Oklahoma: Medical industry pushes for THC limits on medical marijuana

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Although a large majority of public comments about State Question 788 urged the Oklahoma State Department of Health not to impose cannabinoid percentage limits for medical marijuana products, records show multiple medical industry officials support the proposed strict regulations.

However, a doctor who specializes in the scientific study of cannabis says limitations on product potency will diminish the spirit of the ballot measure approved last month that rightly gives wide latitude to medical professionals.

The state Health Department, through the newly established Oklahoma Medical Marijuana Authority, received roughly 1,000 public comments through July 3 about emergency draft rules that will, if approved during a Tuesday board meeting, help govern the implementation of State Question 788.

Copies of the comments were made public on Thursday, which revealed hospital systems such as Hillcrest — whose CEO, Kevin Gross, is on the Oklahoma Board of Corrections — and St. John offered their views on the Health Department’s propositions.

Among the most controversial portions of the 61-page draft rules are provisions indicating concentrate and flower medical marijuana products shall contain no more than 12 percent and 20 percent tetrahydrocannabinol, or THC. Many of the public comments questioned the rationale for those limits, saying scientific studies have shown higher amounts are more effective for medical treatment.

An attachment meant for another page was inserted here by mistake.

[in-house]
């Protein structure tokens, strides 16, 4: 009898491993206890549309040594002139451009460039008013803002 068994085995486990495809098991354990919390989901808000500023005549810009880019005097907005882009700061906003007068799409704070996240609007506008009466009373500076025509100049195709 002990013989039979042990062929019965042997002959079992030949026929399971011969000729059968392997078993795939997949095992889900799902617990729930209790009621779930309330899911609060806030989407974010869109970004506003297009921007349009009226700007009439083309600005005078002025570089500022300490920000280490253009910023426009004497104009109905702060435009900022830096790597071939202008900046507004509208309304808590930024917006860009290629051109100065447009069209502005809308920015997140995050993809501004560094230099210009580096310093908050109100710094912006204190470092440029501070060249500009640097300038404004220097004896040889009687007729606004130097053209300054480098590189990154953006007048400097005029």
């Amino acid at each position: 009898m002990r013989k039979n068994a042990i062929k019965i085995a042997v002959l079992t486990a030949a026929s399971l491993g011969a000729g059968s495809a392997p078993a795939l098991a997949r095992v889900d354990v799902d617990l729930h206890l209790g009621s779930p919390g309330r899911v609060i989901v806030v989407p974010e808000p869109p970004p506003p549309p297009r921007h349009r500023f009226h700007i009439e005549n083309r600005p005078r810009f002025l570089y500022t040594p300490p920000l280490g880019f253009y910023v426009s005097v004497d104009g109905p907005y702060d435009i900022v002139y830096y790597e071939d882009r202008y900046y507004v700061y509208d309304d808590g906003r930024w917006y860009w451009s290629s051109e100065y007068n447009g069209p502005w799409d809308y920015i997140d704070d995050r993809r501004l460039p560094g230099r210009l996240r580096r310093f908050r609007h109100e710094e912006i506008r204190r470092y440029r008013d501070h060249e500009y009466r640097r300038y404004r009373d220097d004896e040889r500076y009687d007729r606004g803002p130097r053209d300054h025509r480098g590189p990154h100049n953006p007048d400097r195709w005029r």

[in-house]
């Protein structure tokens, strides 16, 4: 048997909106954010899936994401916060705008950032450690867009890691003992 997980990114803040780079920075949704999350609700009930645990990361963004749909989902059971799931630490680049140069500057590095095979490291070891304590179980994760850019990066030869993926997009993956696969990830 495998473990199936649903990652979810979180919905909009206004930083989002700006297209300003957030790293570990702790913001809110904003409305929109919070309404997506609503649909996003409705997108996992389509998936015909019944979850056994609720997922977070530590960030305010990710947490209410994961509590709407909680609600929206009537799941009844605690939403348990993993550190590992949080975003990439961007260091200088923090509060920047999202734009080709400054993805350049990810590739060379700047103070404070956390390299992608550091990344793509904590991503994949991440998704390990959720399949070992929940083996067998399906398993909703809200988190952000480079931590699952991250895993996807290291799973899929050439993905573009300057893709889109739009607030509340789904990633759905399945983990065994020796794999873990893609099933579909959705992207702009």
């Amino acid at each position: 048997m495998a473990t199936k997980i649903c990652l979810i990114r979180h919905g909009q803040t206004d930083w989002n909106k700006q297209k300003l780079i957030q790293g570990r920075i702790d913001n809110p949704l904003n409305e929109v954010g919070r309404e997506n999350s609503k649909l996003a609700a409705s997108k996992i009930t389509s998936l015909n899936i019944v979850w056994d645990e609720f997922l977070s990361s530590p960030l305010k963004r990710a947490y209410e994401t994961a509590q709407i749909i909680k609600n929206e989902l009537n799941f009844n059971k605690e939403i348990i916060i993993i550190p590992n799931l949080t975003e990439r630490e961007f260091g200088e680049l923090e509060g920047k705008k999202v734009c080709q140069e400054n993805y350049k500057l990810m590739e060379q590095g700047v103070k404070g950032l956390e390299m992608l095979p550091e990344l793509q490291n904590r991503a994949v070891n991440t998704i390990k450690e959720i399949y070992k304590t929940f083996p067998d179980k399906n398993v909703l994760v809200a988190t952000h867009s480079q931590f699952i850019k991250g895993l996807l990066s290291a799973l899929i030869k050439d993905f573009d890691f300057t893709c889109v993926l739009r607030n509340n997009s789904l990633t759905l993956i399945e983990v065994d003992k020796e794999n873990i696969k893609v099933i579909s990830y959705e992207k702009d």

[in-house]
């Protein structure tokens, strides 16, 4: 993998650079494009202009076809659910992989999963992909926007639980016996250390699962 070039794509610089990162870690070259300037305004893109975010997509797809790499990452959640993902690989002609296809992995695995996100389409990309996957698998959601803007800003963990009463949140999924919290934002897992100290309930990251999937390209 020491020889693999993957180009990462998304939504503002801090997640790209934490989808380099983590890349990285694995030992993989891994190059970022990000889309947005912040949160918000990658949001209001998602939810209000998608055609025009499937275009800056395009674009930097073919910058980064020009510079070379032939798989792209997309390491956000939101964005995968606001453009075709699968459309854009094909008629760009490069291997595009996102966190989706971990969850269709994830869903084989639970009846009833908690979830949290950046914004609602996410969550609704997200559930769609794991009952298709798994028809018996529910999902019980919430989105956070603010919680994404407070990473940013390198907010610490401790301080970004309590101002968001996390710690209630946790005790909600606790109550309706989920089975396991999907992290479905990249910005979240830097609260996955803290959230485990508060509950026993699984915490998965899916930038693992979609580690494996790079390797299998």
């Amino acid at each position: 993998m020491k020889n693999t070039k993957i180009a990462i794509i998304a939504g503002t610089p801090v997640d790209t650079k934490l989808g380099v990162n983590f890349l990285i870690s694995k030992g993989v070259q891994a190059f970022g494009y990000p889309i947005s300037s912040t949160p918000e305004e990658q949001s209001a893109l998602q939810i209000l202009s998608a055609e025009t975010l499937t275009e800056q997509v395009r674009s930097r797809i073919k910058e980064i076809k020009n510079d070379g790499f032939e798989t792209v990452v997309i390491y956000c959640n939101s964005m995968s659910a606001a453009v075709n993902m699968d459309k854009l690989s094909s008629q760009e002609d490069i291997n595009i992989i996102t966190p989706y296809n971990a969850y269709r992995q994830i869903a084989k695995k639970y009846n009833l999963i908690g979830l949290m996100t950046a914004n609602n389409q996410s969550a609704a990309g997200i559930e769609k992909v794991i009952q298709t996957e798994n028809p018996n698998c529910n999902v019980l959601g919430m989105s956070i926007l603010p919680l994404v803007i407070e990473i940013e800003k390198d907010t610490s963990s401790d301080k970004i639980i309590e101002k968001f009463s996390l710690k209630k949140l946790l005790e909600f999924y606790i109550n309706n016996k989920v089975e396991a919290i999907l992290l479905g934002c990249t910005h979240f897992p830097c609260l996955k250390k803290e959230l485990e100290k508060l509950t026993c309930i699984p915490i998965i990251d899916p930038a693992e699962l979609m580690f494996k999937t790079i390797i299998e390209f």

But Hillcrest HealthCare System and St. John Health System, in identical letters submitted on Tuesday, said medical marijuana products should not have more than a 12 percent THC level and that regulations should only allow for “products that provide predictable dosing to prevent poisonings, impaired driving and drug dependency.” The Marijuana Policy Project, a national policy reform organization, argued against a THC limit, noting it was not part of the state question.

Chance Gilbert, president and co-founder of the Oklahoma Cannabis Trade Association, told the Tulsa World on Thursday that activists have already shared their concerns with the Health Department.

“We told them that limiting the THC content in the medication is not going to help patients, so there’s no real reason to be putting limitations,” he said. “That will only help the black market thrive.”

Similarly, Sunil Aggarwal, a doctor from Washington state who studies the use of cannabis for symptom management for various illnesses, said Friday that the proposed percentage limits will likely make it harder for patients to receive proper treatment and for doctors to do their jobs. Aggarwal, originally from Muskogee, advised activists in Oklahoma during early stages of bringing State Question 788 to voters.

“We have opioids that are more concentrated and less concentrated,” he said of the issue. “Nobody would ever argue against that. The Department of Health should be looking at (medical marijuana) that way.

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“We created (SQ 788) in a way to maximize the doctor-patient relationship and not have political regulations. Limiting it like that will limit the chance of doctors being able to address the disease modification that patients are interested in. Patients should have the right to try things.”